From the first beat of Workforce, to the last chord of Jet Black New Year, the ballroom was a flurry of energy and bodies. The band segued seamlessly between old and new material with ease. Between Rupture and Rapture saw Rickly trading screams with the front row. Division St. saw him throw himself across the stage with such gusto, it’s surprising that he didn’t end up in the crowd more times than he had intended. Each song that was played was more urgent and frenetic than the last. They barrelled through Other Side of the Crash and into Paris in Flames like they were there to set the city on fire with the sheer force of their performance. Understanding in a Car Crash garnered the biggest reaction of the night. It’s clearly a song that the band enjoys playing live. It is played a little differently at each show. Tonight, it was played with a sense of urgency that could only be explained in one simple sentence: this is a band that has rediscovered what it means to be a band and what it means to have fun. They are a band that are playing like they were back at the Melody Bar. The climax of the set came with a slightly retooled version of Friends in the Armed Forces. What could have quickly dissolved into political preaching was diverted with Rickly saying what amounted to, “We aren’t here to shove what we believe down your throats. We believe in open and honest communication. We would love to hear what you think about what’s going on in the world right now so if you want to come up and talk to us after our set, that would be really great. This song is for our friends in the military, both here and overseas; this song is called Friends in the Armed Forces”, paraphrased, of course.
Autobiography of a Nation was of particular note, with the crowd packing in as tightly as they could. If this were a hardcore show, it would have been a pile on of epic proportions. Write these words back down inside…. Every last person in the venue clamoured and crawled over the crowd to get a chance to share the microphone, and Rickly was more than willing to oblige. At times, he himself climbed into the crowd as if to say that we are all one and we are all equal. It was as close to being a hardcore band as they could have come without actually playing hardcore music. With each note and each line, there was an increased feeling of unity and solidarity within the room. We weren’t a crowd of people, we weren’t people who were here to see one band or the other or were in one band or the other. We weren’t on the guestlist or the person who bought a ticket. We were all turned into a big group of friends. A personal highlight, though, came in the form of Sugar in the Sacrament off of A City By the Light Divided. Shifting their energy from 12 to 4, the band had a forceful calm about them as they played through Sugar. Bathed in a royal blue light, the crowd became very quiet and extremely respectful, singing along quietly until the explosive finale, where, once again, the house exploded in a flurry of energy. Even the band was calm and reserved until the end of the song.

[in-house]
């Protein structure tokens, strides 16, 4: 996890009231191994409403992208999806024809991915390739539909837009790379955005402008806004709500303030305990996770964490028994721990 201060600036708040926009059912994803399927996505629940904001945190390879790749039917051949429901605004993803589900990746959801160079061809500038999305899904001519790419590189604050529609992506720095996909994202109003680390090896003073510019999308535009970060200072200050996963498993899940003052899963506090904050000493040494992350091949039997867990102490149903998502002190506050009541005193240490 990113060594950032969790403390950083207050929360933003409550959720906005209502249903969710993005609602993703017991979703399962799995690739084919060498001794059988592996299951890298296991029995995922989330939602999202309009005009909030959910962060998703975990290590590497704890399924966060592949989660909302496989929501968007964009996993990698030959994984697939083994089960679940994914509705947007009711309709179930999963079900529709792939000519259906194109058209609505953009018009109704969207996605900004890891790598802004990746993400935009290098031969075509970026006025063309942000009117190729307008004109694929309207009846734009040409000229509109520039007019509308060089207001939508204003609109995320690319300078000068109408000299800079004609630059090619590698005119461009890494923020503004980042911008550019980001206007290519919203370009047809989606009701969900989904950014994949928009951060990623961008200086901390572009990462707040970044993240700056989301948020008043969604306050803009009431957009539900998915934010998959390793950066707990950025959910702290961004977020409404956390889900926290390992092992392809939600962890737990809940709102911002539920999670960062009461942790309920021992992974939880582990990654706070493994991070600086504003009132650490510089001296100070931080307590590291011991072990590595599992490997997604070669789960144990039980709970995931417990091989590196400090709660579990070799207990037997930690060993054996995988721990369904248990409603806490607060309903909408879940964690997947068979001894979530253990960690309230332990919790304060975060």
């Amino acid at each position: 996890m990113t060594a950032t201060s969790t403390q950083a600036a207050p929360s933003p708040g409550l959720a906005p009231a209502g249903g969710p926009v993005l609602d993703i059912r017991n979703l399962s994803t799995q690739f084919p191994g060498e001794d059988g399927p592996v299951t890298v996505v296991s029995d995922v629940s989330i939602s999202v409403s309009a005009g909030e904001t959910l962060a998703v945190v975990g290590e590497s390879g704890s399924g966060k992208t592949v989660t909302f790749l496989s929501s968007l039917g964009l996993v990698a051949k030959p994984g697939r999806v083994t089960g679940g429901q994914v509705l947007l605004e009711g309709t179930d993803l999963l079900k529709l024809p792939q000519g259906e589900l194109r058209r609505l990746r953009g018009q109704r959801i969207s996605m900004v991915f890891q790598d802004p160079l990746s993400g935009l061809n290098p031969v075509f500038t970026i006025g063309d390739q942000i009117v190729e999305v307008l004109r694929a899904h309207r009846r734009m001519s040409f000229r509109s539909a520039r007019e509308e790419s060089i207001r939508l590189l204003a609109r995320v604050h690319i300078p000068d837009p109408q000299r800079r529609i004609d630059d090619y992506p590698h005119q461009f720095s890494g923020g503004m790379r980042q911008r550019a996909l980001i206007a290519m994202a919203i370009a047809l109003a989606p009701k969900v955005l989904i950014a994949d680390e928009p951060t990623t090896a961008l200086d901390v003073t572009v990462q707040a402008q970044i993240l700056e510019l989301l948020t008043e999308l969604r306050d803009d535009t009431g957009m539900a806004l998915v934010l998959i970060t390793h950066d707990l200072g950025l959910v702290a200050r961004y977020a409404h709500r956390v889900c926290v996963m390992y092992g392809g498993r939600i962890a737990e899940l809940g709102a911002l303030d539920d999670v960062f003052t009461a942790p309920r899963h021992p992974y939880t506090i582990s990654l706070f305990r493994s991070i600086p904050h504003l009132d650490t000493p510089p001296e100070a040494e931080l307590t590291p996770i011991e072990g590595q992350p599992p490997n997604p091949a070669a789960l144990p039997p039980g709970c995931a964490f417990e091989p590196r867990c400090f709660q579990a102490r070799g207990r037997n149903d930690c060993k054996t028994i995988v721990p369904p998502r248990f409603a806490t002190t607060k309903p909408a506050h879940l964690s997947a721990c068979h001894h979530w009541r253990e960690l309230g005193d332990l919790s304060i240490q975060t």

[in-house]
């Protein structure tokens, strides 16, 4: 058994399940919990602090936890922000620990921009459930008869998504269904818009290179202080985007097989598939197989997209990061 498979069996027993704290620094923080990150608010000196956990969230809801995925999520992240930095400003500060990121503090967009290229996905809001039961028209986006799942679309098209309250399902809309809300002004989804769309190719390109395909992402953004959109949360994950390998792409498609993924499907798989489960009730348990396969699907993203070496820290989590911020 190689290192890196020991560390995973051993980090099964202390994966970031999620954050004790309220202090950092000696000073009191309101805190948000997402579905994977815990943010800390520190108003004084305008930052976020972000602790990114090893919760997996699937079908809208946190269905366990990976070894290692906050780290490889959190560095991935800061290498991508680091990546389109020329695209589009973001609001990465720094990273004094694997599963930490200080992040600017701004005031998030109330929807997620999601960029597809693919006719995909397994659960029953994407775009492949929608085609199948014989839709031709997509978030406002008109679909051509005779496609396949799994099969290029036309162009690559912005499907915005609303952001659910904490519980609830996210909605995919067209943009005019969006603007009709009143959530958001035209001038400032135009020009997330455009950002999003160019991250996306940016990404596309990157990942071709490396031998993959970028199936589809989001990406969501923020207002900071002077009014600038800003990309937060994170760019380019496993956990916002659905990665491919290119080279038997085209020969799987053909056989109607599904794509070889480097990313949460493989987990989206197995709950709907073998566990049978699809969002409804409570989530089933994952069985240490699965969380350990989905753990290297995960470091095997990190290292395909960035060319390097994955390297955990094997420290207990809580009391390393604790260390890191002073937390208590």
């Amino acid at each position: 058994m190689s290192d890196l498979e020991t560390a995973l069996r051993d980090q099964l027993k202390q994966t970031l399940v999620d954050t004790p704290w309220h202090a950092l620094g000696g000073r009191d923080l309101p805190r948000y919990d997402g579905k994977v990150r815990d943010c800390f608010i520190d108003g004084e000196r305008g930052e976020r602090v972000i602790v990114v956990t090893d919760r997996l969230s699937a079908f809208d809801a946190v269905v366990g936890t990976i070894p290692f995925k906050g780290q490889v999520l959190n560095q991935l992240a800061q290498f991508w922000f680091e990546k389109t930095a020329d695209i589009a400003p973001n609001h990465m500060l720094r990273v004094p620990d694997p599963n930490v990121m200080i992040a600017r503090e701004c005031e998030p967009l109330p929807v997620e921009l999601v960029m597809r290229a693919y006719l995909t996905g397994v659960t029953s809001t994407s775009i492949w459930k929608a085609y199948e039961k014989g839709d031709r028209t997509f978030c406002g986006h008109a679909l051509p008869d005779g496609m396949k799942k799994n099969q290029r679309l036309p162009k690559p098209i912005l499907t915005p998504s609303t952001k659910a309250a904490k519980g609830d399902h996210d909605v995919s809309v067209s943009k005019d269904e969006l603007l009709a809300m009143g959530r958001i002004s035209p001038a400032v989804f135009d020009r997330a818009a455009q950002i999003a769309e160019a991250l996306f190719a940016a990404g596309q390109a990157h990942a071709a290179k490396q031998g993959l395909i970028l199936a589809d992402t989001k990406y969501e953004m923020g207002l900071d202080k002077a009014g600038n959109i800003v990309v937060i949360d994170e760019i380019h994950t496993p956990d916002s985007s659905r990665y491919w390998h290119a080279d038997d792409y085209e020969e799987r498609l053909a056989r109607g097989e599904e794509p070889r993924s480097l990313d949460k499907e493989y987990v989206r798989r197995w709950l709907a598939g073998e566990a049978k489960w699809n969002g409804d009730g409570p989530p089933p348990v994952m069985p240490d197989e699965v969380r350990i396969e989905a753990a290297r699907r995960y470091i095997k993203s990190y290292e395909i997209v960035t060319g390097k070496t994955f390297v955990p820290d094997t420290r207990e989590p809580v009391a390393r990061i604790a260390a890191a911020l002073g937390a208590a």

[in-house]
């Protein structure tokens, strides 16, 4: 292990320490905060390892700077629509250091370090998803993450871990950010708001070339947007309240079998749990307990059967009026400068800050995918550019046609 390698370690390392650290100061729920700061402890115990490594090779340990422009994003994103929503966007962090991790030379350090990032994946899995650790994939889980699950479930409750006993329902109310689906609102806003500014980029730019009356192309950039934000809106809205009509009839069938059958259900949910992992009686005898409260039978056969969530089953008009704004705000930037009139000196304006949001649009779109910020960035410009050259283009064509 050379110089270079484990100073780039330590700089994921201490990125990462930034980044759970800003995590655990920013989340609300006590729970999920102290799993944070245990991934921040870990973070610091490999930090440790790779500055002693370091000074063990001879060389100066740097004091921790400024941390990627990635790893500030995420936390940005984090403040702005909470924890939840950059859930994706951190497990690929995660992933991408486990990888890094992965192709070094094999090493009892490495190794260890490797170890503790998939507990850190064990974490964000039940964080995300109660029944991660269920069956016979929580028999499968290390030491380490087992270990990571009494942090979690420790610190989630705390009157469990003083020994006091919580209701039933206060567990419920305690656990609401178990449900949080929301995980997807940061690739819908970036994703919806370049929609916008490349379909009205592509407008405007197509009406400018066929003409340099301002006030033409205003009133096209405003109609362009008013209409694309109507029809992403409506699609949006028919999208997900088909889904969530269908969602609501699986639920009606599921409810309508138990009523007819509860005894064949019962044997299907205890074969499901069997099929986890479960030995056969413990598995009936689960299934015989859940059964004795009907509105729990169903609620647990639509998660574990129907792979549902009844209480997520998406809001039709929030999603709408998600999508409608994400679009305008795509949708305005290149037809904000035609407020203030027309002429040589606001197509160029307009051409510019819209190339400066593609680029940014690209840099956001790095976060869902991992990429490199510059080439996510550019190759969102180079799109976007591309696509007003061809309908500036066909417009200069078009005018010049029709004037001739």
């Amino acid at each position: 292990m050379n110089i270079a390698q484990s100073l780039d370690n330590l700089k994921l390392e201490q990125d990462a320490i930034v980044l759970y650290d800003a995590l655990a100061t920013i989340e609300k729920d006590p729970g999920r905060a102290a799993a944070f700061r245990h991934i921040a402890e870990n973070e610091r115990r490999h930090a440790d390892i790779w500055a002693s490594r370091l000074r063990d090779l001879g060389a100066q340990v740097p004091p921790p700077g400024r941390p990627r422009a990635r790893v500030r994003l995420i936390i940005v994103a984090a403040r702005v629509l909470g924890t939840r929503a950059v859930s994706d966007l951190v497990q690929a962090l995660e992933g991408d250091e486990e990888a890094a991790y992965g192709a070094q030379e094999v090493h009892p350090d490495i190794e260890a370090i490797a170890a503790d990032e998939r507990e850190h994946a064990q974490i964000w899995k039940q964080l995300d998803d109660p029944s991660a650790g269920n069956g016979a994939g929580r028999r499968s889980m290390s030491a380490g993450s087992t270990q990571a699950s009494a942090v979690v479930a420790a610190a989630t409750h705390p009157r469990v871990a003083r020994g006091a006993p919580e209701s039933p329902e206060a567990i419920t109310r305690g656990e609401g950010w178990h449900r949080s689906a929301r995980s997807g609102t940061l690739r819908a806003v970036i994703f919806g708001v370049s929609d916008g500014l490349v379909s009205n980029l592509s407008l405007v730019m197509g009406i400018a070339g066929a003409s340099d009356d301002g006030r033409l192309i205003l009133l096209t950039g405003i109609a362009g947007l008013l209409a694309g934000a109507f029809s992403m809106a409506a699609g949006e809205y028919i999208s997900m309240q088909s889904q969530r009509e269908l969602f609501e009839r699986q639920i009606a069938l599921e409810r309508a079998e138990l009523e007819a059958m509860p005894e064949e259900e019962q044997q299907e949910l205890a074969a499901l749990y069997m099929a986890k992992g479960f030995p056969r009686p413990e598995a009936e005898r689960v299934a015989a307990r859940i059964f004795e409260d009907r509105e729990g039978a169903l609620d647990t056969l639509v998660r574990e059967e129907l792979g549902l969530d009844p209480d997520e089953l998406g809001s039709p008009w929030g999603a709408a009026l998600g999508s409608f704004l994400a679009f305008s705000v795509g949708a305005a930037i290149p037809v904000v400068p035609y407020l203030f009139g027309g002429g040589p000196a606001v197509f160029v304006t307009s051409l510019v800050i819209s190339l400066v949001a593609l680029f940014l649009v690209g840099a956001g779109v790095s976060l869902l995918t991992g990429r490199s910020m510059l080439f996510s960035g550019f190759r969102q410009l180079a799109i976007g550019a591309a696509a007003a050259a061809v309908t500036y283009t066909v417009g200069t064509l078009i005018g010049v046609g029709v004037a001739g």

There was something very different about this set, though. The band seemed happy to be on stage. They seemed happy with each other, with the material, and with the turnout. They were reenergized and played like their lives depended on it. Who knows. Maybe it did?
For the Workforce (Drowning)
Between Rupture and Rapture
Other Side of the Crash (Over and Out of Control)
Paris in Flames
Understanding in a Car Crash
Friends in the Armed Forces
Autobiography of a Nation
Circuits of Fever
Beyond the Visible Spectrum
Signals Over the Air
Sugar in the Sacrament
Jet Black New Year
*NB = This is not a slight against Bring Me the Horizon. This is merely a quote from a member of the audience that I had spoken to before Thursday’s set. The author wishes no ill intent towards the members of BMTH, their fans, or the type of music that they choose to create.
Notably absent from this evening’s lineup is bassist Tim Payne, who is at home in New Jersey on personal business. Filling in for him, this evening is Josh, whom many people would know if they have picked up the United Nations’ record.